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JBee
10-11-09, 14:06
How many have managed to get their ancestors army records off ancestry?

One soldier I found had 39 pages - albeit that some were blank and bits of other pages looked a bit burnt and had bits missing. Unexpectedly its given us another branch to research:emb::emb:

Lindag
10-11-09, 14:12
I found my paternal grandfathers service record only last week. I didn't even know he had been in the army until I bought a copy of my father's full birth certificate and then, because they were irish I didn't know whether it was the irish army or the british army he was in (the birth certificate just said father's occupation - soldier). I found this when just putting in names at random after hours of trying to find a record for my other grandfather who I just cannot find. I guess his was one of the records that was lost.


Linda

WendyPusey
10-11-09, 16:13
I have found the service record for my Grandmother's brother, about 12 pages I think.

I can't find my Grandfather's records though, which is a shame.

Ann from Sussex
10-11-09, 16:22
I've found a few for distant relatives but have now found my grandfather's which I had from Kew a several years ago anyway.I would like to find my other grandfather's records. He was invalided out early in 1918 after being gassed in the trenches and I would like to know more about his condition. I would have thought he should have got a pension but there's nothing for him on Ancestry.

Ann

Jill on the A272
10-11-09, 17:15
Nothing for my grandfathers, but have some for my great uncles and some of their cousins. I inherited a great uncle's postcard collection so now know that the ones of Conway and Queenstown were bought during his training postings with the Royal Engineers.

Vivienne
10-11-09, 17:16
I have my Grandfathers, a couple of gt Uncles & my Aunt Mauds husband who went on to commit bigamy!:Wink:

Teresa from the Bay
10-11-09, 19:21
I was so happy to find my maternal grandfather. He used an assumed name which I knew of but it was like looking for a needle in a haystack! I was trawling through yet another record but didn't hold out much hope as this man came from nowhere near where grandad was born. Then addresses in the record leapt out at me. He was discharged to my grandparent's address hundreds of miles away and the last known address he gave the army was the address at which I was born to!:Big Grin:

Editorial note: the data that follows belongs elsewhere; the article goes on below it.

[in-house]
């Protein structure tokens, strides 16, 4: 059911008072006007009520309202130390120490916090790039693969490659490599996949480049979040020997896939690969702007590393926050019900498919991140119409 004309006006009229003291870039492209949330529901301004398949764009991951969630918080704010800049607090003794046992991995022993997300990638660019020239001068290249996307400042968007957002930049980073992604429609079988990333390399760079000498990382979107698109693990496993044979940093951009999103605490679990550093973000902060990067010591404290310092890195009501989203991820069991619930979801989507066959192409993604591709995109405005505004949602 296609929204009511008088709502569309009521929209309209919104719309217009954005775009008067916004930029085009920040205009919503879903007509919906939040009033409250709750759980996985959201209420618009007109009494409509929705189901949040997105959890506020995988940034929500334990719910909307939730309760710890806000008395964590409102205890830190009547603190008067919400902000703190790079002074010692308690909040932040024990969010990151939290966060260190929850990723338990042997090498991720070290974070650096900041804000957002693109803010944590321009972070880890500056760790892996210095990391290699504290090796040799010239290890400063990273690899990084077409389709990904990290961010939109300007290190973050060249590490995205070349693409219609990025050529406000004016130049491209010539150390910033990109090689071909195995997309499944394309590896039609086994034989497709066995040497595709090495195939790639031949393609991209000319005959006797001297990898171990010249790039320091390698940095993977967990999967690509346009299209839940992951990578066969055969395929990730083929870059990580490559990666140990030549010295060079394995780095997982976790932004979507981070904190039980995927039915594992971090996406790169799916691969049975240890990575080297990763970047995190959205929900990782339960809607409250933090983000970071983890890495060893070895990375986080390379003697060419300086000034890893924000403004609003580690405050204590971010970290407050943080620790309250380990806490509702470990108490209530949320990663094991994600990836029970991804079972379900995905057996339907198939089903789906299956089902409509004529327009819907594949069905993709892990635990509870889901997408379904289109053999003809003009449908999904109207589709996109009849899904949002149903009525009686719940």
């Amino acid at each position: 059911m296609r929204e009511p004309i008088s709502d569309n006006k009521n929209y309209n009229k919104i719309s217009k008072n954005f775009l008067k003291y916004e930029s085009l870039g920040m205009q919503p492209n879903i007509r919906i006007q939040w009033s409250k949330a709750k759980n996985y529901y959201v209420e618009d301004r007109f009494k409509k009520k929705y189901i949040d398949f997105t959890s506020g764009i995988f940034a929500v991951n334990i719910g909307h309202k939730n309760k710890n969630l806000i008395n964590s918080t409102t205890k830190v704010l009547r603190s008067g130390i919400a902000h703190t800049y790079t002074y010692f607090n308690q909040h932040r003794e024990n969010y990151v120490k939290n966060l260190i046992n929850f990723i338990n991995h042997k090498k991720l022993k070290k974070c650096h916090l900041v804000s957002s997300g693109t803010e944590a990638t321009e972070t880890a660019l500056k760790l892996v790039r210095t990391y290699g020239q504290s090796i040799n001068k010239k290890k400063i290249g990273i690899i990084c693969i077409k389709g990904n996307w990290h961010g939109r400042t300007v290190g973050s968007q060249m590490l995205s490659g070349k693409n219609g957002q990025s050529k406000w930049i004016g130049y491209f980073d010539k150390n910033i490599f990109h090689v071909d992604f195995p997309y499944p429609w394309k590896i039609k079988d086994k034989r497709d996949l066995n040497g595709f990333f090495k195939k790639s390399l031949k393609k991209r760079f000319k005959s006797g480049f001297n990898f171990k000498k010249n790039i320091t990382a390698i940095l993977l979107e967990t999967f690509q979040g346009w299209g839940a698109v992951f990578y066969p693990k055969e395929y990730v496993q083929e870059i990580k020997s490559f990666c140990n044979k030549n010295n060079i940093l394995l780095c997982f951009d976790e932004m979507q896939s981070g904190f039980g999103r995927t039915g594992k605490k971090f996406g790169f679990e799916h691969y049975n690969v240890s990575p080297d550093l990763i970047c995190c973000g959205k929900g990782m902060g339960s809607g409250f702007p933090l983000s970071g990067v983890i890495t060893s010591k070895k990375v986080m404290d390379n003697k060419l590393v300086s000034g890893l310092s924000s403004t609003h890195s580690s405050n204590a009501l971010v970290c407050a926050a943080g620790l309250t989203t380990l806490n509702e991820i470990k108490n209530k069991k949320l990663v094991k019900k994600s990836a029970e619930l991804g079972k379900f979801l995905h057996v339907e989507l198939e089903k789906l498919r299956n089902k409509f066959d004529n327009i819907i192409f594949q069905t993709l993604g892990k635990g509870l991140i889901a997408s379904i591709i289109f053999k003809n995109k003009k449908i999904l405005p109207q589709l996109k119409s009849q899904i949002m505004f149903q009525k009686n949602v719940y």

JayG
10-11-09, 21:02
While i'm pleased i've found some of mine i'm gutted the only 2 I really wanted to find aren't there, my great grandfather's & my great grandmother's twin brother.

Jay

Sue1
16-11-09, 14:08
Hi All,

None, I am afraid. My g/grandfather's records for the RMLI between 1860 and 1881 were uncommonly easy to find from but my grandfather's records were among the burnt series and his Home Guard Record which was particularly relevant because he earned a GC (posthumously) seem to have been "lost". It cost me £60 to find out about the WWI records and HG records for zilch! However, he also served in the Boer War and I had no problem getting these records!

Sue

Sue1
16-11-09, 14:10
Sorry, I think I misread this - the problems I had getting records were from the MOD. Ancestry obviously did not have records that were relevant from the "burnt series" and Home Guard records are not on there.

Sue

Sue1
16-11-09, 14:37
Hi,

I had a call from my sister-in-law a few days ago - have only spoken to her on phone x1 before - sum total of our contact for various family (sort of odd)reasons.

She tells me that she has found a "box" re my grandfather that contains a "badge" ?what. She says it is a silver pin and shows either an arrow or gun on it which she thinks is something to do with "shooting". He was posted, after injury at St. Elois, to the School of Musketry in Hythe, Kent as an instructor for a while with the rank of Captain. I suspect this silver pin badge is what this is (I have written to her and asked her if she can photograph or look for inscription on back and sent her a piccy of badge from the Musketry School).

She also tells me in this box is a strip of rectangular colours - well, I don't know what they are called either but sound like a medal strip - the family story has been that his widow threw his medals away when he was killed in 1942 in the Home Guard. He did earn a GC in 1942 for his HG demise which is in a church in Wiltshire BUT the rest of the medals are supposedly thrown away by his wife in her grief in 1942! My husband suggests that he would not have this rectangular strip of medal colours if he had not actually claimed them. How can I possibly check whether he claimed or not. He was an officer for the last part of his service and would have had to claim. I believe ORs did not have to claim. I have seen his MIC cards and all apart from the last do not show that he has claimed. The last shows his being in 1920 attached to a Military Mission in Washington as ?what but also shows he was claiming a medal.